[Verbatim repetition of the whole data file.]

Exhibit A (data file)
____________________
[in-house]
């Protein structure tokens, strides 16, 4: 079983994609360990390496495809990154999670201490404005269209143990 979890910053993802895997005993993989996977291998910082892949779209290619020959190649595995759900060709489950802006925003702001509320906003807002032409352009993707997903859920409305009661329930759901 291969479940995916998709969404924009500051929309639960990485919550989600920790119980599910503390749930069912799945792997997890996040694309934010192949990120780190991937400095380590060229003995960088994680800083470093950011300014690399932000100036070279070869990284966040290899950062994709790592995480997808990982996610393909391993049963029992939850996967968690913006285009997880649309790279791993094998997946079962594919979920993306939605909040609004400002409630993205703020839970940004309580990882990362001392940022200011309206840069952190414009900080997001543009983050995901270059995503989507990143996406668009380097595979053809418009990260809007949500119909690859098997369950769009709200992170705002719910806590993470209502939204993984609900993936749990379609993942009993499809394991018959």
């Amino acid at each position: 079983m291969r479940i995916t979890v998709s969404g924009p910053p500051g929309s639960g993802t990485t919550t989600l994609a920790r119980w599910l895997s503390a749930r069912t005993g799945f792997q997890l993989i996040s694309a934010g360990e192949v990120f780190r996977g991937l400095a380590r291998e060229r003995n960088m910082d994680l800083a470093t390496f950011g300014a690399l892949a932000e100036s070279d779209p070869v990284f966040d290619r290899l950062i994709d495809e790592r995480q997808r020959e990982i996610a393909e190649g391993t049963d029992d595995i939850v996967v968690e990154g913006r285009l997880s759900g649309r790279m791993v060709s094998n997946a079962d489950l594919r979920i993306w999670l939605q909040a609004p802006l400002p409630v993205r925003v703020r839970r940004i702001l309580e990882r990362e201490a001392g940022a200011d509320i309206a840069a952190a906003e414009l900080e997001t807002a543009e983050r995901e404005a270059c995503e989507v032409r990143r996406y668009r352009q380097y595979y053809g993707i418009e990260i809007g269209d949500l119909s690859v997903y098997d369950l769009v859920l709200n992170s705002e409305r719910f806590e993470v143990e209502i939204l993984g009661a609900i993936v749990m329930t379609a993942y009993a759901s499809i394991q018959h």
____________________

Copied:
[in-house]
């Protein structure tokens, strides 16, 4: 079983994609360990390496495809990154999670201490404005269209143990 979890910053993802895997005993993989996977291998910082892949779209290619020959190649595995759900060709489950802006925003702001509320906003807002032409352009993707997903859920409305009661329930759901 291969479940995916998709969404924009500051929309639960990485919550989600920790119980599910503390749930069912799945792997997890996040694309934010192949990120780190991937400095380590060229003995960088994680800083470093950011300014690399932000100036070279070869990284966040290899950062994709790592995480997808990982996610393909391993049963029992939850996967968690913006285009997880649309790279791993094998997946079962594919979920993306939605909040609004400002409630993205703020839970940004309580990882990362001392940022200011309206840069952190414009900080997001543009983050995901270059995503989507990143996406668009380097595979053809418009990260809007949500119909690859098997369950769009709200992170705002719910806590993470209502939204993984609900993936749990379609993942009993499809394991018959």
């Amino acid at each position: 079983m291969r479940i995916t979890v998709s969404g924009p910053p500051g929309s639960g993802t990485t919550t989600l994609a920790r119980w599910l895997s503390a749930r069912t005993g799945f792997q997890l993989i996040s694309a934010g360990e192949v990120f780190r996977g991937l400095a380590r291998e060229r003995n960088m910082d994680l800083a470093t390496f950011g300014a690399l892949a932000e100036s070279d779209p070869v990284f966040d290619r290899l950062i994709d495809e790592r995480q997808r020959e990982i996610a393909e190649g391993t049963d029992d595995i939850v996967v968690e990154g913006r285009l997880s759900g649309r790279m791993v060709s094998n997946a079962d489950l594919r979920i993306w999670l939605q909040a609004p802006l400002p409630v993205r925003v703020r839970r940004i702001l309580e990882r990362e201490a001392g940022a200011d509320i309206a840069a952190a906003e414009l900080e997001t807002a543009e983050r995901e404005a270059c995503e989507v032409r990143r996406y668009r352009q380097y595979y053809g993707i418009e990260i809007g269209d949500l119909s690859v997903y098997d369950l769009v859920l709200n992170s705002e409305r719910f806590e993470v143990e209502i939204l993984g009661a609900i993936v749990m329930t379609a993942y009993a759901s499809i394991q018959h």